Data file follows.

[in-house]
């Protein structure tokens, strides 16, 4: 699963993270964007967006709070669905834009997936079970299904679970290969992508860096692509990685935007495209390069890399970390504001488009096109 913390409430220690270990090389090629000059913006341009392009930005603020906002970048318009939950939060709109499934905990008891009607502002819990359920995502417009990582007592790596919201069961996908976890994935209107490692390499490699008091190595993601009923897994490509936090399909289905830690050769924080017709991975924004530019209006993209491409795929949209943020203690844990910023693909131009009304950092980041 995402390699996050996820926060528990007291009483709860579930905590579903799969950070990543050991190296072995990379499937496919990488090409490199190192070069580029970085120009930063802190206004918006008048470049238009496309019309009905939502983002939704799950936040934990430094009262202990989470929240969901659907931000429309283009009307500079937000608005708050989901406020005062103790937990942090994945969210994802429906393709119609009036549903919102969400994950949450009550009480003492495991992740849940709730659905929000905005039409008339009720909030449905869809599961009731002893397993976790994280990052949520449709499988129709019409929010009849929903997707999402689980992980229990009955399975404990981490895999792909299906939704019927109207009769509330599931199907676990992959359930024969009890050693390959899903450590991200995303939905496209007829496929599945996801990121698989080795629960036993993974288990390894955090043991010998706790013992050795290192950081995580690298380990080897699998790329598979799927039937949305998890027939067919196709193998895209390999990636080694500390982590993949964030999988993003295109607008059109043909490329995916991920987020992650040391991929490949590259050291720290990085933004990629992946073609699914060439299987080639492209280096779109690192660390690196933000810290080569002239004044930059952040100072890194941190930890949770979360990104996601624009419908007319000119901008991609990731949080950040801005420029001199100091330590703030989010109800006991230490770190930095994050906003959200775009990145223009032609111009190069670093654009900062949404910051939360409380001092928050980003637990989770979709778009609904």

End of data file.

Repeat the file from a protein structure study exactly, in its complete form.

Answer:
[in-house]
């Protein structure tokens, strides 16, 4: 699963993270964007967006709070669905834009997936079970299904679970290969992508860096692509990685935007495209390069890399970390504001488009096109 913390409430220690270990090389090629000059913006341009392009930005603020906002970048318009939950939060709109499934905990008891009607502002819990359920995502417009990582007592790596919201069961996908976890994935209107490692390499490699008091190595993601009923897994490509936090399909289905830690050769924080017709991975924004530019209006993209491409795929949209943020203690844990910023693909131009009304950092980041 995402390699996050996820926060528990007291009483709860579930905590579903799969950070990543050991190296072995990379499937496919990488090409490199190192070069580029970085120009930063802190206004918006008048470049238009496309019309009905939502983002939704799950936040934990430094009262202990989470929240969901659907931000429309283009009307500079937000608005708050989901406020005062103790937990942090994945969210994802429906393709119609009036549903919102969400994950949450009550009480003492495991992740849940709730659905929000905005039409008339009720909030449905869809599961009731002893397993976790994280990052949520449709499988129709019409929010009849929903997707999402689980992980229990009955399975404990981490895999792909299906939704019927109207009769509330599931199907676990992959359930024969009890050693390959899903450590991200995303939905496209007829496929599945996801990121698989080795629960036993993974288990390894955090043991010998706790013992050795290192950081995580690298380990080897699998790329598979799927039937949305998890027939067919196709193998895209390999990636080694500390982590993949964030999988993003295109607008059109043909490329995916991920987020992650040391991929490949590259050291720290990085933004990629992946073609699914060439299987080639492209280096779109690192660390690196933000810290080569002239004044930059952040100072890194941190930890949770979360990104996601624009419908007319000119901008991609990731949080950040801005420029001199100091330590703030989010109800006991230490770190930095994050906003959200775009990145223009032609111009190069670093654009900062949404910051939360409380001092928050980003637990989770979709778009609904």